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    September 05, 2019

    Following poet and activist Rita Wong’s release from prison on September 3, 2019, Amnesty International reiterates its call on the BC government and all governments across the country to take deliberate action to avoid unjustified criminalization of protest.

    In particular, the organization again expressed concern about the use of criminal contempt prosecutions against individuals accused with defying the court injunction against protests connected with the Trans Mountain pipeline expansion.  

    September 04, 2019

    October 2019 marks 15 years since Amnesty International released our “Stolen Sisters” report, and much has happened during this time.

    In 2004, our report was ground breaking and helped to shine a light on a little known Canadian human rights crisis, and it promoted solutions identified by the Native Women’s Association of Canada and other Indigenous partners. Years of campaigning led by Indigenous women resulted in government finally calling an inquiry to investigate the scope and scale of violence against Indigenous women, girls, and two-spirit persons, and to identify solutions to end the violence. In June, the National Inquiry into Missing and Murdered Indigenous Women and Girls issued its final report, including 231 Calls for Justice.

    September 04, 2019

    The Canada-US Safe Third Country Agreement (STCA) encourages refugee claimants to cross the border unsafely and irregularly, putting lives at risk. With the arrival of winter, it’s important to take action now.

    The STCA requires that refugee claimants who arrive in Canada or the US request protection in the first country in which they arrive. However, it does not bar refugee claimants from seeking protection in Canada if they do not enter Canada at an official border crossing. 

    In response to the harsh, xenophobic immigration polices of President Donald Trump’s administration, many refugee claimants have turned to Canada for protection. Because they would be sent back to the United States if they make a claim for refugee protection at an official border crossing, many have resorted to crossing the border between official border posts. During the winter months, this is particularly dangerous: people have had amputations due to frostbite, and at least one woman believed to have been attempting to cross the border has died.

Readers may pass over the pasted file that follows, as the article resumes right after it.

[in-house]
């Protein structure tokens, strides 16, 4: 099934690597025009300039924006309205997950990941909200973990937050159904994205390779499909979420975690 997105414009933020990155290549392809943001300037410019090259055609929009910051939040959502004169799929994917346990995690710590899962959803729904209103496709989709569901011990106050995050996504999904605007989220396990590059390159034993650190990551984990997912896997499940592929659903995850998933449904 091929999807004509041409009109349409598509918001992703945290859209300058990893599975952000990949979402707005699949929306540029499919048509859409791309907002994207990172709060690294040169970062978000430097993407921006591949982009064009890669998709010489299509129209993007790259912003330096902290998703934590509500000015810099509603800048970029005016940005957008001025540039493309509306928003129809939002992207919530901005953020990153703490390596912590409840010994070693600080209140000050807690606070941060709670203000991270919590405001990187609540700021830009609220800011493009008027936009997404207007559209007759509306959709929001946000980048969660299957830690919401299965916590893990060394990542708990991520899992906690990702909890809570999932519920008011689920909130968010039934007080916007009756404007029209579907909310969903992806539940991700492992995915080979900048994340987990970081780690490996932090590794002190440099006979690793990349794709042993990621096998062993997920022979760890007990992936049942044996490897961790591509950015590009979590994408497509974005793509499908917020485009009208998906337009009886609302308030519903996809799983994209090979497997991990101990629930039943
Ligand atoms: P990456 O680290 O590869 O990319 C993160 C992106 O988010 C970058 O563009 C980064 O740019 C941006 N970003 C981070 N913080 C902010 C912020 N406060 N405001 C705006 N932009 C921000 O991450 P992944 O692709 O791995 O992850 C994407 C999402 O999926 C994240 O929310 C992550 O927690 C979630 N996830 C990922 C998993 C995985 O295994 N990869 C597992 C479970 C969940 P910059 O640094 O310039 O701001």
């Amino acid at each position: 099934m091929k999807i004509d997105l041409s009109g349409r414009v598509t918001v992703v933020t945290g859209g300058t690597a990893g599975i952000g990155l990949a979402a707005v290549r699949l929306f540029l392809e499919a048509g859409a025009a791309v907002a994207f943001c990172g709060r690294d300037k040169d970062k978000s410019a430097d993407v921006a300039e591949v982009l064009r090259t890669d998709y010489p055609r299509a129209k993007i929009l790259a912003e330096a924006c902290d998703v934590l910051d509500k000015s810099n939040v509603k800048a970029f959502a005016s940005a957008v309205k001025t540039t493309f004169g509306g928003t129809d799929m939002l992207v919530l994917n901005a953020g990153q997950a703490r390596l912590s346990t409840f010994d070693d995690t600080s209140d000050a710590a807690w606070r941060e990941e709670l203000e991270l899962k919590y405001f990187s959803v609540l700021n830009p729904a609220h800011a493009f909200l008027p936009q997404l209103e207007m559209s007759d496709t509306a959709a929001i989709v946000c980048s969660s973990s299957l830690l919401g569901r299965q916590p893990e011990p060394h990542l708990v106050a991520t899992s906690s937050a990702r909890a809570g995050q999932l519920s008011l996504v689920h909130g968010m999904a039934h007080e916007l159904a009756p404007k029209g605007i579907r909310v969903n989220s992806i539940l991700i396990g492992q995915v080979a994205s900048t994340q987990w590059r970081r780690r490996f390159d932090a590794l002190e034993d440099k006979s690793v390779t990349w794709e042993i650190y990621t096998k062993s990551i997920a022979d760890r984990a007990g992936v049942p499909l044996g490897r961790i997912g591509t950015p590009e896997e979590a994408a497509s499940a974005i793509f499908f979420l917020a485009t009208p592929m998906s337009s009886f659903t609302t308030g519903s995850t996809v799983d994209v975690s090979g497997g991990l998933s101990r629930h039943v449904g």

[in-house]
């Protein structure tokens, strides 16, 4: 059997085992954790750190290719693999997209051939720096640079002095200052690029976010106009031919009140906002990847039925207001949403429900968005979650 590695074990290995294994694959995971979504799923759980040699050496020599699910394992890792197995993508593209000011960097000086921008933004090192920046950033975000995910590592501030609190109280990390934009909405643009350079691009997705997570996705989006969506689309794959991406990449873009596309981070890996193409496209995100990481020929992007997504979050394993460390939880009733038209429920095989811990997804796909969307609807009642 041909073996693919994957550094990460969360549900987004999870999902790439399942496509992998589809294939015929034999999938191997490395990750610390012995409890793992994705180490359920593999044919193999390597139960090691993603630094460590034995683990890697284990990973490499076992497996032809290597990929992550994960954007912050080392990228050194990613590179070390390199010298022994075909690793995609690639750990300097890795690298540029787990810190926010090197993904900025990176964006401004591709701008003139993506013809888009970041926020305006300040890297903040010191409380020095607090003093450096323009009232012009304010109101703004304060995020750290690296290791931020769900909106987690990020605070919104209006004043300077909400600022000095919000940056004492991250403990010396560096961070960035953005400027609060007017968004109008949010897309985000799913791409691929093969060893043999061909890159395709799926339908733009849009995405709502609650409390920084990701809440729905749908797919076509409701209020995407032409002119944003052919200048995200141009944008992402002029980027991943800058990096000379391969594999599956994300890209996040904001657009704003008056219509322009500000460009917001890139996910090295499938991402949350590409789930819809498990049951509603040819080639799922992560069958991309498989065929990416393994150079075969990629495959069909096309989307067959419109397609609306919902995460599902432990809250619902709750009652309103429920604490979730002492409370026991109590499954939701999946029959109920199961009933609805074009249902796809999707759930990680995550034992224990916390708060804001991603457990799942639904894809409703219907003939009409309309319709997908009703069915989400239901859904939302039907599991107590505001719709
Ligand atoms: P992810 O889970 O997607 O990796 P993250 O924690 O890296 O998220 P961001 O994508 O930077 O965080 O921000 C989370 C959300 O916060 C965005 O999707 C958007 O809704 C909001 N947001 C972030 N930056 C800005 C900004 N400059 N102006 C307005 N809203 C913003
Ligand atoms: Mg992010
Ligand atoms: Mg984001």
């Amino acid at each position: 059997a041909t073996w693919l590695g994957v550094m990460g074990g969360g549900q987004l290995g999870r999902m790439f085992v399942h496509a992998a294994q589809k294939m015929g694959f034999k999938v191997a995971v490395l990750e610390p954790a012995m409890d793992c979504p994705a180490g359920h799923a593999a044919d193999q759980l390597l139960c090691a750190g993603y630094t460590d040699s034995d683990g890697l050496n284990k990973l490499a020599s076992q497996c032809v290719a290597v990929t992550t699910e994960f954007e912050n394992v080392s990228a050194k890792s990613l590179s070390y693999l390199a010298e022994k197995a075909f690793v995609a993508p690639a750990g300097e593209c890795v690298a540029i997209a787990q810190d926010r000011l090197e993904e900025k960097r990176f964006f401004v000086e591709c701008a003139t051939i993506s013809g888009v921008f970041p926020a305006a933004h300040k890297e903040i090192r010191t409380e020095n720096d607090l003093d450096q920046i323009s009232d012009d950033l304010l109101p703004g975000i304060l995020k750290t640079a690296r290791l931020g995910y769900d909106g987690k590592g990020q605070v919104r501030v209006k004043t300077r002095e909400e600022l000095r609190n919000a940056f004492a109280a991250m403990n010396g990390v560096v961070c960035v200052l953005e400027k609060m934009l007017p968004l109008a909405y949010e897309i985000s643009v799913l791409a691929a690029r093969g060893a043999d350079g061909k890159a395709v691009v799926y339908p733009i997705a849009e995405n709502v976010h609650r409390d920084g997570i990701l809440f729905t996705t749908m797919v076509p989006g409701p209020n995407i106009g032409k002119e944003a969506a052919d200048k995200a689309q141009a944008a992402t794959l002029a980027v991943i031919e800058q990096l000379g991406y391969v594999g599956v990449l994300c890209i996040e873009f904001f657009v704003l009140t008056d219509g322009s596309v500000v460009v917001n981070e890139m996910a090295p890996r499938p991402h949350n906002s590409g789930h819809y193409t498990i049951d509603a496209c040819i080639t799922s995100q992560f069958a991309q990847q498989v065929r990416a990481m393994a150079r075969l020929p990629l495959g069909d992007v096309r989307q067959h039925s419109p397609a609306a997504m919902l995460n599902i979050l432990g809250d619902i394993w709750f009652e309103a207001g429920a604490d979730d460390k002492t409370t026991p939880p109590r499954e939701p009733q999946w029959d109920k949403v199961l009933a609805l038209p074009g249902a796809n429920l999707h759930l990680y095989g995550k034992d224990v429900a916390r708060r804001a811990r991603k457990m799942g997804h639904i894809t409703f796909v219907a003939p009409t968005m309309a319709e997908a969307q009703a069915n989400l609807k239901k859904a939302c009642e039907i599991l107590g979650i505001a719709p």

September 04, 2019

    Carding is when police officers stop, question, and document individuals without any evidence that they have been involved in, or have knowledge of, an offence. Bias and stereotyping play into the officers’ decisions of who to stop and why, which affects many racialized groups, but especially Black people. 

    Here are 5 reasons why carding should be banned:  1. It's racist 

    Carding is a form of systemic police racism that disproportionately impacts Black people in Canada. Carding can often be the first point of contact that can lead to further mistreatment, violence, and racism within other segments of the justice system as well as negative mental and physiological health outcomes. 

    August 30, 2019

    This week, new legislation entered in force overhauling the federal government’s system to assess and approve large-scale resource development projects like mines and dams. How does the new legislation affect human rights?

    August 23, 2019
    Black people in Toronto are 20 times more likely to die from an encounter with the police.

    It has long been recognized that the Canadian justice system is fraught with racism that disproportionately impacts Black people and communities across the country, resulting in racial profiling, harsher sentencing, mistreatment in prison, denial of services, and other injustices which can be compounded for people with intersecting identities (e.g. Black Muslims, Black LGBTQ2S folks, etc.)The way that racism is institutionalized in the justice system, as well as in broader society, is connected to Canada’s long, sordid legacy of perpetrating anti-Black racism throughout history with enslavement, exclusionary immigration, and more.